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DERMATITIS


1. WHAT IS DERMATITIS?

  • A term for several skin inflammations

  • Types: contact dermatitis, atopic dermatitis (eczema) and seborrheic dermatitis (cradle cap in newborns)


2. HOW TO RECOGNISE IT?

  • Dermatitis generally includes red, itchy, scaly and/or inflamed skin.

  • Blisters may develop that can ooze if scratched.

  • Contact dermatitis is found when an irritant has made contact with the skin (eg. detergent).


3. WHAT CAUSES DERMATITIS?

  • Contact dermatitis tends to appear after exposure and/or an allergic reaction to skin irritants (eg. chemicals, shampoos, cosmetics, hair dye, deodorants, perfumes and lotions).

  • Dermatitis can develop when someone first comes into contact with a particular chemical or after years of use, when the skin has become sensitized (ie: skin has become prone to irritation due to repeated exposure).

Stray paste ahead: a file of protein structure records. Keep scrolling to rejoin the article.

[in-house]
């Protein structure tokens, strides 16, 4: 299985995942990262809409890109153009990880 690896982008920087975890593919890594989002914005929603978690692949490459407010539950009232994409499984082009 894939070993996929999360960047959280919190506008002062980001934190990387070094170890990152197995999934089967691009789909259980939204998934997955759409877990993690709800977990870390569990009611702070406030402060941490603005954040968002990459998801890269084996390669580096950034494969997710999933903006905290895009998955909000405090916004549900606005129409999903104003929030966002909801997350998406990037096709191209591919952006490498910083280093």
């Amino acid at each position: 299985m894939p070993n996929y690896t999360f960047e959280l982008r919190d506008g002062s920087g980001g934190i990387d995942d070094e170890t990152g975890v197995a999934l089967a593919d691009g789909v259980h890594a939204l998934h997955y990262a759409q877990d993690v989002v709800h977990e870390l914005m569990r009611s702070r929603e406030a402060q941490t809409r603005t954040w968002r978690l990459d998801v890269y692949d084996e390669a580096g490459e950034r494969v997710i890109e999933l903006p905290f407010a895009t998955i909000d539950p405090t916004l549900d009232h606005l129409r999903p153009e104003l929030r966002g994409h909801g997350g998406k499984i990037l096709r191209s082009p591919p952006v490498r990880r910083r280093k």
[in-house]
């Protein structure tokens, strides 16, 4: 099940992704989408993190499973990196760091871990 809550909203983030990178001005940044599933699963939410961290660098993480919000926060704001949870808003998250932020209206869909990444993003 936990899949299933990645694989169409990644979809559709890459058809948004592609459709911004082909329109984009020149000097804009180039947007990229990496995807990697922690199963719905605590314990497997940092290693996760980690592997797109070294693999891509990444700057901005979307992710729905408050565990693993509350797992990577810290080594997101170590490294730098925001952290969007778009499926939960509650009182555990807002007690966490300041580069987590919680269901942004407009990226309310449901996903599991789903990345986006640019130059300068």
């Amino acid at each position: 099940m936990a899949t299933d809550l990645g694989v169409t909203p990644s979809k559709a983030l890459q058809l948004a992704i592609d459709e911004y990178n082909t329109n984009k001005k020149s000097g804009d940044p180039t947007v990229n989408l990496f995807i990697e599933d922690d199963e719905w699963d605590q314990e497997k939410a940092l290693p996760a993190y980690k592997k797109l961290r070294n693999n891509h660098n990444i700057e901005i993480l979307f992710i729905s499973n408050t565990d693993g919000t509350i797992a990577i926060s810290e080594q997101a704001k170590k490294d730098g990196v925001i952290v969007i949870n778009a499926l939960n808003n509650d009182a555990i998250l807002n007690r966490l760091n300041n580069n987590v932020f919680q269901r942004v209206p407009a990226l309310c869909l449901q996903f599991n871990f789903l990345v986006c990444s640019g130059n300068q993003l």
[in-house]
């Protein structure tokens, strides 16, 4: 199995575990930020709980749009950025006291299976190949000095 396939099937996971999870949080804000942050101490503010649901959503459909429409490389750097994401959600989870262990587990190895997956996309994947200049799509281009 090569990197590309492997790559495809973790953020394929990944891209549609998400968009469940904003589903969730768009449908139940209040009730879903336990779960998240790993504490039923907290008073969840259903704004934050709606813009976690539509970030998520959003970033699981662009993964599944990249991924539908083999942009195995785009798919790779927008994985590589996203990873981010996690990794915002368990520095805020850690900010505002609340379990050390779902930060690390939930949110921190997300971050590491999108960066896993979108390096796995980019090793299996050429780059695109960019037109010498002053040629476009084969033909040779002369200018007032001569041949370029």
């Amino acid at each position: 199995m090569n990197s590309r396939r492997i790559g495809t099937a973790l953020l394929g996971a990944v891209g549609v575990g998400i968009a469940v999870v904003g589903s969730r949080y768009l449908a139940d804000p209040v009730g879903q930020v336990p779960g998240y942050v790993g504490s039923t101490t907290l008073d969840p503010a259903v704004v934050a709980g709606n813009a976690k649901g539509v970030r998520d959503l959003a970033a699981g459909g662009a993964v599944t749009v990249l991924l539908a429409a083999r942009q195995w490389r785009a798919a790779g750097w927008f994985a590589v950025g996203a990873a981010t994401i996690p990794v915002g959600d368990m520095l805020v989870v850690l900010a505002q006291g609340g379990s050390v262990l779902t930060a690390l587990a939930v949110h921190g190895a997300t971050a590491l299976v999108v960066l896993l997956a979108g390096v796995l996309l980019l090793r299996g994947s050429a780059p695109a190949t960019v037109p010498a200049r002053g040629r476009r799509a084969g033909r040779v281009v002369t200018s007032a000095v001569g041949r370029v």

• Seborrheic dermatitis can be caused by physical stress.

  • The exact cause of eczema is not known.


4. PREVENTION AND TREATMENT

  • Soothe red, irritated skin by moisturising with the Little Innoscents Massage Oil. All of the Little Innoscents product range is dermatitis friendly.

  • Avoid contact with irritants such as heat and chemical based products.

  • Bathe in lukewarm water and pat dry, rather than rubbing the skin.

  • Try using a non-irritating body wash that is chemical and suds free as foaming agents have a big part to play in causing skin irritations. Try using the Little Innoscents All-In-One Hair & Body Wash or the Little Innoscents Organic Goats Milk Soap bar for your babies next bath time.

  • Wet compresses may help.

  • Medical treatments prescribed by doctors for different forms of dermatitis can include corticosteroid creams, oral antihistamines and antibiotics but their effectiveness is debated.

  • Switching to organic skin care alternatives specifically designed for dermatitis, like Little Innoscents, can bring relief for your child or baby, without any of the negative side effects related to medical treatments.